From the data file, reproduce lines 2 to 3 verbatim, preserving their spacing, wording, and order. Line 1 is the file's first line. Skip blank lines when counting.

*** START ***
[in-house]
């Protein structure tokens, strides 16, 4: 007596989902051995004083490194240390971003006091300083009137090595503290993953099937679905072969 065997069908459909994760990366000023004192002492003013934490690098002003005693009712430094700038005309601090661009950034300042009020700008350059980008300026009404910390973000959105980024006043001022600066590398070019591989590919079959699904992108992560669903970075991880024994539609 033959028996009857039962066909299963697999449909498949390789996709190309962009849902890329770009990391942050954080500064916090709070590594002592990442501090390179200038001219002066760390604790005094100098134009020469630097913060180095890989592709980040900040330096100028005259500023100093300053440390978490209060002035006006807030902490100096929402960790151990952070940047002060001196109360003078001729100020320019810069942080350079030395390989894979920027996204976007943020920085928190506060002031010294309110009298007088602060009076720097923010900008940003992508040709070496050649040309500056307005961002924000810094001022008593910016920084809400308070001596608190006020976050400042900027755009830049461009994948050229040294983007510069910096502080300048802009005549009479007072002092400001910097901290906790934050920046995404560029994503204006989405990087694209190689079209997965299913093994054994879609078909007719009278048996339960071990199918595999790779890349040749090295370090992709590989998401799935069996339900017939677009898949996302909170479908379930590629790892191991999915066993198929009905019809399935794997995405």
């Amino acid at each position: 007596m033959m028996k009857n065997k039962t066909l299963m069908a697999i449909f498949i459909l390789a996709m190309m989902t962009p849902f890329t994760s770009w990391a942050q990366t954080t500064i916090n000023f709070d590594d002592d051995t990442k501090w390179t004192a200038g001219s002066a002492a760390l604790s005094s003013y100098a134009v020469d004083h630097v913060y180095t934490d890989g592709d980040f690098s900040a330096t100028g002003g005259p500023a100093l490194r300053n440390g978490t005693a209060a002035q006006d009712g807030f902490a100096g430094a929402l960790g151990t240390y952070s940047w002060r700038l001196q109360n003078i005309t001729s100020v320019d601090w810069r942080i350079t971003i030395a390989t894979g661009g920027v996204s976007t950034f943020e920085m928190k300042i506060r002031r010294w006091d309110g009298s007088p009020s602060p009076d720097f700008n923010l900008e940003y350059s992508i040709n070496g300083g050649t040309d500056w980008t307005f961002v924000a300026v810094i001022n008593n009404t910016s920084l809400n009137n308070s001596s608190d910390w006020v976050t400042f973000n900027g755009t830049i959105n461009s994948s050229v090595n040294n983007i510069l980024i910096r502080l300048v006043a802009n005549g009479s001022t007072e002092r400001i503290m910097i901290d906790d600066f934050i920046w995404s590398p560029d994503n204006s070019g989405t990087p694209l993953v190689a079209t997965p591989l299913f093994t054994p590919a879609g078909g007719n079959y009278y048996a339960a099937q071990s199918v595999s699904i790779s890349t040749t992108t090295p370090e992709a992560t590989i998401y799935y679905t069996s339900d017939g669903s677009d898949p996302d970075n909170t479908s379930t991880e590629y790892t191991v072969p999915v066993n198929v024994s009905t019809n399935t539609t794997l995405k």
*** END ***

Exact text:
């Protein structure tokens, strides 16, 4: 007596989902051995004083490194240390971003006091300083009137090595503290993953099937679905072969 065997069908459909994760990366000023004192002492003013934490690098002003005693009712430094700038005309601090661009950034300042009020700008350059980008300026009404910390973000959105980024006043001022600066590398070019591989590919079959699904992108992560669903970075991880024994539609 033959028996009857039962066909299963697999449909498949390789996709190309962009849902890329770009990391942050954080500064916090709070590594002592990442501090390179200038001219002066760390604790005094100098134009020469630097913060180095890989592709980040900040330096100028005259500023100093300053440390978490209060002035006006807030902490100096929402960790151990952070940047002060001196109360003078001729100020320019810069942080350079030395390989894979920027996204976007943020920085928190506060002031010294309110009298007088602060009076720097923010900008940003992508040709070496050649040309500056307005961002924000810094001022008593910016920084809400308070001596608190006020976050400042900027755009830049461009994948050229040294983007510069910096502080300048802009005549009479007072002092400001910097901290906790934050920046995404560029994503204006989405990087694209190689079209997965299913093994054994879609078909007719009278048996339960071990199918595999790779890349040749090295370090992709590989998401799935069996339900017939677009898949996302909170479908379930590629790892191991999915066993198929009905019809399935794997995405």
């Amino acid at each position: 007596m033959m028996k009857n065997k039962t066909l299963m069908a697999i449909f498949i459909l390789a996709m190309m989902t962009p849902f890329t994760s770009w990391a942050q990366t954080t500064i916090n000023f709070d590594d002592d051995t990442k501090w390179t004192a200038g001219s002066a002492a760390l604790s005094s003013y100098a134009v020469d004083h630097v913060y180095t934490d890989g592709d980040f690098s900040a330096t100028g002003g005259p500023a100093l490194r300053n440390g978490t005693a209060a002035q006006d009712g807030f902490a100096g430094a929402l960790g151990t240390y952070s940047w002060r700038l001196q109360n003078i005309t001729s100020v320019d601090w810069r942080i350079t971003i030395a390989t894979g661009g920027v996204s976007t950034f943020e920085m928190k300042i506060r002031r010294w006091d309110g009298s007088p009020s602060p009076d720097f700008n923010l900008e940003y350059s992508i040709n070496g300083g050649t040309d500056w980008t307005f961002v924000a300026v810094i001022n008593n009404t910016s920084l809400n009137n308070s001596s608190d910390w006020v976050t400042f973000n900027g755009t830049i959105n461009s994948s050229v090595n040294n983007i510069l980024i910096r502080l300048v006043a802009n005549g009479s001022t007072e002092r400001i503290m910097i901290d906790d600066f934050i920046w995404s590398p560029d994503n204006s070019g989405t990087p694209l993953v190689a079209t997965p591989l299913f093994t054994p590919a879609g078909g007719n079959y009278y048996a339960a099937q071990s199918v595999s699904i790779s890349t040749t992108t090295p370090e992709a992560t590989i998401y799935y679905t069996s339900d017939g669903s677009d898949p996302d970075n909170t479908s379930t991880e590629y790892t191991v072969p999915v066993n198929v024994s009905t019809n399935t539609t794997l995405k």